IDS to live on £53 per week

#3
I had to piss on you parade but mosy students I know live on £50 a week. It's not that hard really is it.

Bennet has his rent paid for him.

David Bennett, who is in his 50s, is given housing benefit to help him with accommodation costs but said he only has £53 to live on after that.
 
M

Mitch500

Guest
#4
You probably could live on that if you are in rent free, social housing, not paying council tax. Seldom are these people on a single benefit. No it wouldn't be the lap of luxury but I for one resent paying a fortune in tax for some idle toad to watch Sky TV, smoke, visit the pub more often than I can afford to and generally sponge off the rest of us. There are jobs out there but often it is beneath the claimants dignity to take it (shelf stacking, Maccie Ds, menial work that most of us have done.)

It's about time benefits were scaled back to be just the safety net they were intended to be. And no I am not unsympathetic to the genuinely needy.

Rant over
 
#5
£53 a Week to cover

Heating
Lighting
Food
Council Tax
Transport Costs

I really dont think we are talking Plasma TV, Sky and every night in the Pub!!!!!!
 
#6
IDS is a resourceful chap, he'd have the wife out on the rob within ten days.
 
#7
£53 a Week to cover

Heating
Lighting
Food
Council Tax
Transport Costs

I really dont think we are talking Plasma TV, Sky and every night in the Pub!!!!!!
So? Why should I subsidise anything other than 'existence'? If they want more than £53 a week, get their idle arses out of the door and get a job. Welfare is there as a safety net, but has become a lifestyle choice. I pay a **** of a lot of tax to keep the workshy at home.
 

Joker62

ADC
Book Reviewer
#9
£53 a Week to cover

Heating
Lighting
Food
Council Tax
Transport Costs ??????

I really dont think we are talking Plasma TV, Sky and every night in the Pub!!!!!!
Don't those on benefits get free travel to help them get to job interviews?
 
#10
If you listen to the Radio 4 interview I linked, it's 11 mins long, the presenter points out that the poorest people in Britain are often working.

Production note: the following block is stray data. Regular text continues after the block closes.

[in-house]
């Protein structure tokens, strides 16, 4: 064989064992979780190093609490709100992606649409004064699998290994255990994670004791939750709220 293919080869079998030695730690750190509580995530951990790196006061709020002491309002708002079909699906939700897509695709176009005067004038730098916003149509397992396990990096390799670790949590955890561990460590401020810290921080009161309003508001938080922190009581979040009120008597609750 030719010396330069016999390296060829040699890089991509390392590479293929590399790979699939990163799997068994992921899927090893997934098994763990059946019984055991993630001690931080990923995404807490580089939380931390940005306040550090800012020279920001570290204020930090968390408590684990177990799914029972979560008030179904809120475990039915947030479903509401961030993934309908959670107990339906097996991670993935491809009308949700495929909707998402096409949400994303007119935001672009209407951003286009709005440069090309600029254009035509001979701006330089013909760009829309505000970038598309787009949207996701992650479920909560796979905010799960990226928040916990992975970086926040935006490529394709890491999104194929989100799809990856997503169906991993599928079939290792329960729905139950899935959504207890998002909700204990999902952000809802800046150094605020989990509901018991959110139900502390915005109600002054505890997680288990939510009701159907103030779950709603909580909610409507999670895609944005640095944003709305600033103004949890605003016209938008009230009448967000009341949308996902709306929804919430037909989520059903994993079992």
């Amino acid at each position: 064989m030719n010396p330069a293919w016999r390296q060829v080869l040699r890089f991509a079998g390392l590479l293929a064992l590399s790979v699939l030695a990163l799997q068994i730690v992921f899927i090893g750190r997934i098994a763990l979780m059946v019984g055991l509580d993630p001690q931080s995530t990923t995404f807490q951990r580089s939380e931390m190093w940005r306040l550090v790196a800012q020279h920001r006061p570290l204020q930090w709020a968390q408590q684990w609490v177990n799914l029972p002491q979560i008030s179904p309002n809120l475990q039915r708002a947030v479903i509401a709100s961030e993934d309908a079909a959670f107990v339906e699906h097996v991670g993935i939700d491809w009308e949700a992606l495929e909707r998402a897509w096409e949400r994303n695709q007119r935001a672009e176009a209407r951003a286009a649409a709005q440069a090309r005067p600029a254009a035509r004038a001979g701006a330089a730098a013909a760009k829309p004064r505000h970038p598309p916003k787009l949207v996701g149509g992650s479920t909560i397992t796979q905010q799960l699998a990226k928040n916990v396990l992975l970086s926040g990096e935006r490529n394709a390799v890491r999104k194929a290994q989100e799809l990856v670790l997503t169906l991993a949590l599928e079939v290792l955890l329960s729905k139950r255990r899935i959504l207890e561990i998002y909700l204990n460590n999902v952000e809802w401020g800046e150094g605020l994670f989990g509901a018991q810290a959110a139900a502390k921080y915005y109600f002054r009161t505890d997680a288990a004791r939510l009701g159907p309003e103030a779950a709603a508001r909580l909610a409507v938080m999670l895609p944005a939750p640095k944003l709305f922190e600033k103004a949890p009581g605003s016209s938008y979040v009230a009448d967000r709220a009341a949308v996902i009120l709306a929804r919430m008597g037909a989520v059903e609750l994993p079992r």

#11
If you listen to the Radio 4 interview I linked, it's 11 mins long, the presenter points out that the poorest people in Britain are often working.
Again, though, why should I subsidise their lifestyle if they cannot get a job to earn enough to indulge their selected lifestyle? Why do so many poor people have children that they cannot afford? It isn't a human right to reproduce at someone else's expense. If their human worth is insufficient to fund nights out in the pub, sky TV, XBox etc, then they should cut their coats accordingly. If they wish to, they can become economic migrants to somewhere else.
 
M

Mitch500

Guest
#12
£53 a Week to cover

Heating
Lighting
Food
Council Tax
Transport Costs

I really dont think we are talking Plasma TV, Sky and every night in the Pub!!!!!!
I don't think that claimants have all these outgoings. There are some months I'd be delighted to have 50 quid a week after necessary expenditure. As I said they are rarely in receipt of only a single benefit; which , to my mind, is the root cause of the problem.
 
#13
If you listen to the Radio 4 interview I linked, it's 11 mins long, the presenter points out that the poorest people in Britain are often working.
They all had the same opportunity, that they decided to not take advantage of it is their lookout. Why should I be taxed to the hilt to fund their chosen lifestyle?
 
#14
I know a chap on Welfare , He was made redundant then just 2 weeks before starting a new job was in a horrific Motorcycle accident. He privatly rents a 2 up 2 down terraced house as he had his kids from his marriage stop over. He desperatly wants to work , but in this stage of his recouperation he is physically unable to. His legs are held together by meccanno & he still suffers periods where he just zones out & hasnt a scooby where or what hes doing. He dont smoke , cant really drink because of his meds. He owns no car or bike as his licsense was suspended due to his brain injury. Yes he gets HB & JSA & help with his CT but was refused DLA as his injury was not concidered a bar to employment. Hes no shirker & just gets on with life. He goes to interveiws knowing damn well he,ll get the thanks but no thanks letter , but does genuinly hope he gets work as in his own words he is " climbing the ****ing walls here". I always thought life on welfare was a golden ticket but after speaking to him it has changed my mind. Anyone who thinks its an easy ride is very much mistaken. Yeah there are twats who milk it & they are the ones who grab the attention couretesy of the Daily Mail et all. This new HB law wont really affect him as hes been a tennant to his landlord for over 10 yrs & he has told him not to worry about the cut in HB as he values him as a good tennant. The house is paid for & is just gravy to the landlord these days. Very lucky man as he rekoned it would be a fuckin struggle to find the extra & even to move. YES there is a culture on welfare that needs reigning in but anyone who thinks its cushy would do no harm but to spend an hour with this guy. He told me this afternoon.. he,d even put IDS up if he wants to try it.